Media fight for top election coverage: National Journal, Washington Post, NPR

By Phoebe Chau

With the US presidential election approaching, the news industry is feeling the heat as media outlets try to outcompete one another in election coverage and attracting the biggest audiences.

The National Journal, The Washington Post and National Public Radio are long-established media organizations in America that have tried out new ways of telling one of the biggest election stories of our time.

Jody Brannon said graphics and charts are more attractive to today’s audiences because they don’t want to read long news articles.

National Journal
Jody Brannon, Editor

1. What will you cover in the presidential election?

I am looking at how diversity in America is changing policies and politics. As an election challenge, we are now trying to build charts and maps, looking exclusively at people of color who are running for Congress. We are trying to make some historical maps from 10 years ago, how many Hispanics, Asians, Indian Americans, Native Americans, Blacks, and then mix-raced people are running for office. That’s going to show us over time how our nation is becoming much more a melting pot, balancing minority and majority.

2. Will you make any special arrangements for National Journal‘s coverage?

I have only worked in the Internet age for big companies, where we had access to the Associated Press for election results, and we figured out ways to … get the data. That’s a lot of money. So instead of buying access of Associated Press data, we are going to be watching other people post the data, and then bring parts of it to our website.

3. How do you see Facebook as a social media tool for reporting?

Did you know you have a better engagement on Facebook on Saturday mornings? That is the best time of the week to have the biggest click-through, because people have time, they share and talk to their friends. The other thing I have learned is that on Facebook,  charts and graphics are much more likely to be shared. When you post a photo, the share rate goes up by 30% more. So for me as a manager, I think it’s better to take the time to make one of those graphics.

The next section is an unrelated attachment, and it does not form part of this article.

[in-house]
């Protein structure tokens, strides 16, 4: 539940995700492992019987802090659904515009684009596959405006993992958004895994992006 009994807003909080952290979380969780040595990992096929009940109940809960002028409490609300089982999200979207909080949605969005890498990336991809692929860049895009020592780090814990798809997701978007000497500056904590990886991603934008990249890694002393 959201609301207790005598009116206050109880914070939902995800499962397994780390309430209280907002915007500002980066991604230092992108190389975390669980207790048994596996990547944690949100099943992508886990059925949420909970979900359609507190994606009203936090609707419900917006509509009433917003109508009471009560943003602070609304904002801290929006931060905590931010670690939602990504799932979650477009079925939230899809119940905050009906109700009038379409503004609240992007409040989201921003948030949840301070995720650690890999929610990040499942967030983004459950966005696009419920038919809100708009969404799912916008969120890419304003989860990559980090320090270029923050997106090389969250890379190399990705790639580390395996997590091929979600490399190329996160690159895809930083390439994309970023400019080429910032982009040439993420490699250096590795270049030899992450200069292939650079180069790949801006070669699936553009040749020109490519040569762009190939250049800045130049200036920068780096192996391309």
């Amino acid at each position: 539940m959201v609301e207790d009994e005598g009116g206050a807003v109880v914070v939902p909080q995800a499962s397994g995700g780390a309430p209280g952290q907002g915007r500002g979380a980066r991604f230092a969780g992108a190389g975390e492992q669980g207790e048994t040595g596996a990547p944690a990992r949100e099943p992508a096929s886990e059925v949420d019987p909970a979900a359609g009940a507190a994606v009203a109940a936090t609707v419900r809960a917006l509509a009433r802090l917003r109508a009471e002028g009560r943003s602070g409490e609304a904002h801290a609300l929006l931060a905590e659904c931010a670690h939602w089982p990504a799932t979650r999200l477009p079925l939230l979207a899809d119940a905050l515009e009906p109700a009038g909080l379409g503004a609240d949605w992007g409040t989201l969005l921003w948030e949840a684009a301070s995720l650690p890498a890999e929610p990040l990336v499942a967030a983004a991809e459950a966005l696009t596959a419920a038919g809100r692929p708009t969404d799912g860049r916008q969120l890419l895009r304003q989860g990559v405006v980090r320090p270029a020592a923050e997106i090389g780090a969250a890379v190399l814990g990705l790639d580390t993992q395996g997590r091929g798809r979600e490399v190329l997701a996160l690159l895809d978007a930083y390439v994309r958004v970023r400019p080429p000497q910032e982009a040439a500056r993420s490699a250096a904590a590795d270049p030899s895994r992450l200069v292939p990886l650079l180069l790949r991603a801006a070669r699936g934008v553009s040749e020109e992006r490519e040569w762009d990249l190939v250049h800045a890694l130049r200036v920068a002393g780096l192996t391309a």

Emily Abbott Dagger said on the election day, National Public Radio staff will do their coverage in a studio called Studio 4A.

National Public Radio
Emily Abbott Dagger, Audience & Station Partnership Associate (Central)

1.How will you cover election day?

We have Studio 4A set up to cover the presidential election, so next Tuesday [November 6] there will be reporters, correspondents, staff, digital service people, bloggers and others at all these different tables around the room. Everyone will be monitoring either feeds from different states or results from other network, international and national broadcasters, such as CNN.

2. Why did you choose Studio 4A as a base for reporting the election?

The reason we do the presidential election coverage here [Studio 4A] is because you can have all the reporters here, you can have them typing the story here. We also want it to be more like a newsroom, to be more authentic, like everything is going fast. People have this picture of a newsroom after they have seen plays or All the Presidents Men and things like that. They want to hear that hum, all the vibrancy here.

3. How many people are there on the social media team?

We have a huge social media team. We have one person here just to manage the comments on the website. We have at least one Twitter account from each department, and everyone in the department needs to tweet at any time. Every show has a Twitter account and a person dedicated to that.

The Washington Post
Alma Gill

1. How many reporters will cover election day?

We will have about 250 people working on election night, including print and online. It’s a longer day, so everyone has to be here by 5.30am and we are working most likely until 11.30pm. Some folks will even stay until 2am, so that we can make sure that we have everything covered.

Haley explains that The Washington Post  now uses various social media tools, such as Twitter, Live Google Hangout, and Facebook to get audience attention.

Haley Crum, Interactivity Producer

2. How do you use social media to help cover the election?

When social media first became big, people used it just to push out contacts. But now you have to engage your audience and create a sense of a community. So now we interact with them a lot. We also see it as a news gathering tool, like if there is a rally, we may ask what they think about it, and ask them to send us photos and videos. We have all these people out there to help us, and we have to utilize them, as they will be the first people to arrive at the scene.


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